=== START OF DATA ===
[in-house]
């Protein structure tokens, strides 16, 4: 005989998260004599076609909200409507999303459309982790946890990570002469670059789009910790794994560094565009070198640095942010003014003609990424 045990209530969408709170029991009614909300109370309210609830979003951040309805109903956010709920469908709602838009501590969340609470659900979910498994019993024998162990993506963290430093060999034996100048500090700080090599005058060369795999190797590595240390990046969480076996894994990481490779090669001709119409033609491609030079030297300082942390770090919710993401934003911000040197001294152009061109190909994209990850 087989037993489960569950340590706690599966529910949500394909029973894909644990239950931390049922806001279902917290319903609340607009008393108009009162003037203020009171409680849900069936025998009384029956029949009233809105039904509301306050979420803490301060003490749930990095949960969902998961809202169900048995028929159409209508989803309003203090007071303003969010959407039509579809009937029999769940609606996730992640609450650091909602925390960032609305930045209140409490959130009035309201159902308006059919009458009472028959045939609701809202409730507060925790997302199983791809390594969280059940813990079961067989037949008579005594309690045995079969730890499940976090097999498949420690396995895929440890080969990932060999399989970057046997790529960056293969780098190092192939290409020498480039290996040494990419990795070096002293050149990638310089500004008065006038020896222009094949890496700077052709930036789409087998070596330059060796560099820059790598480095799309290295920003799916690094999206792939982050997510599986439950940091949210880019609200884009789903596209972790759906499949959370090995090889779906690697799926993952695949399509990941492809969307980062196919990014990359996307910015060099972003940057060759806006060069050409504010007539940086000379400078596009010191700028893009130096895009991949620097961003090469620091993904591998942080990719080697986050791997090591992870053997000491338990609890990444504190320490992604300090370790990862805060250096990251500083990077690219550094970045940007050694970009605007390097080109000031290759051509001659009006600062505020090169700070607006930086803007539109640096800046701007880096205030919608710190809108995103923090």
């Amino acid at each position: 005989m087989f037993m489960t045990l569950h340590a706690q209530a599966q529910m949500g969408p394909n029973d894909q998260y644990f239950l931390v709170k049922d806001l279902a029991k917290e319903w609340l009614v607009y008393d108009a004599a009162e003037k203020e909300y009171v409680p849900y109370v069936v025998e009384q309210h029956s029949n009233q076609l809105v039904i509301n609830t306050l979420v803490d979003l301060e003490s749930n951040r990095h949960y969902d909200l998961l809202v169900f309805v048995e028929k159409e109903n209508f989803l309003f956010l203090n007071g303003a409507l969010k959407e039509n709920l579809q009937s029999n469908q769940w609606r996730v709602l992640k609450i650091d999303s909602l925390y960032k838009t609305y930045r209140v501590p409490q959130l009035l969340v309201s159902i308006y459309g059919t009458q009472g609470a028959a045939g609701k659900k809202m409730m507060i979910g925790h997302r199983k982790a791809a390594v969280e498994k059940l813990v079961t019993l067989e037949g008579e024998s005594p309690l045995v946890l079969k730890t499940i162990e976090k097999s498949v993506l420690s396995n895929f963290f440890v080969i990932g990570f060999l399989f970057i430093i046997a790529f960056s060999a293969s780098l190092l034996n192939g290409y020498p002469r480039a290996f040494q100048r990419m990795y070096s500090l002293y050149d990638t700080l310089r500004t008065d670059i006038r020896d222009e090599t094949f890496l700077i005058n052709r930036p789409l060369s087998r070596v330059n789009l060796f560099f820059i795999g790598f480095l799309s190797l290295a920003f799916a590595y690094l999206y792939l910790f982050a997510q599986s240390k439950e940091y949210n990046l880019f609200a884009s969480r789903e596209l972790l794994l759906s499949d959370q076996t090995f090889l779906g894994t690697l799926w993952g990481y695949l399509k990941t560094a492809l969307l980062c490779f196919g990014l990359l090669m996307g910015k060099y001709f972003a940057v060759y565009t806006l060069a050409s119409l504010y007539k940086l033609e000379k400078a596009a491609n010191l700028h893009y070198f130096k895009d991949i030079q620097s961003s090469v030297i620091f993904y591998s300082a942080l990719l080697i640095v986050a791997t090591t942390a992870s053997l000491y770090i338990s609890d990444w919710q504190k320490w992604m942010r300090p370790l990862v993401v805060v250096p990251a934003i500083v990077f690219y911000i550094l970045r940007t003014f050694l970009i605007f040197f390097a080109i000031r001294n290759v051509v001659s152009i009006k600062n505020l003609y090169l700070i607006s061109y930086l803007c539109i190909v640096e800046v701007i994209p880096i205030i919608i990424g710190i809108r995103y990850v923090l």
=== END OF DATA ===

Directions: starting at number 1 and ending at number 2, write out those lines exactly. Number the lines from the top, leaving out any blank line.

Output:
[in-house]
């Protein structure tokens, strides 16, 4: 005989998260004599076609909200409507999303459309982790946890990570002469670059789009910790794994560094565009070198640095942010003014003609990424 045990209530969408709170029991009614909300109370309210609830979003951040309805109903956010709920469908709602838009501590969340609470659900979910498994019993024998162990993506963290430093060999034996100048500090700080090599005058060369795999190797590595240390990046969480076996894994990481490779090669001709119409033609491609030079030297300082942390770090919710993401934003911000040197001294152009061109190909994209990850 087989037993489960569950340590706690599966529910949500394909029973894909644990239950931390049922806001279902917290319903609340607009008393108009009162003037203020009171409680849900069936025998009384029956029949009233809105039904509301306050979420803490301060003490749930990095949960969902998961809202169900048995028929159409209508989803309003203090007071303003969010959407039509579809009937029999769940609606996730992640609450650091909602925390960032609305930045209140409490959130009035309201159902308006059919009458009472028959045939609701809202409730507060925790997302199983791809390594969280059940813990079961067989037949008579005594309690045995079969730890499940976090097999498949420690396995895929440890080969990932060999399989970057046997790529960056293969780098190092192939290409020498480039290996040494990419990795070096002293050149990638310089500004008065006038020896222009094949890496700077052709930036789409087998070596330059060796560099820059790598480095799309290295920003799916690094999206792939982050997510599986439950940091949210880019609200884009789903596209972790759906499949959370090995090889779906690697799926993952695949399509990941492809969307980062196919990014990359996307910015060099972003940057060759806006060069050409504010007539940086000379400078596009010191700028893009130096895009991949620097961003090469620091993904591998942080990719080697986050791997090591992870053997000491338990609890990444504190320490992604300090370790990862805060250096990251500083990077690219550094970045940007050694970009605007390097080109000031290759051509001659009006600062505020090169700070607006930086803007539109640096800046701007880096205030919608710190809108995103923090």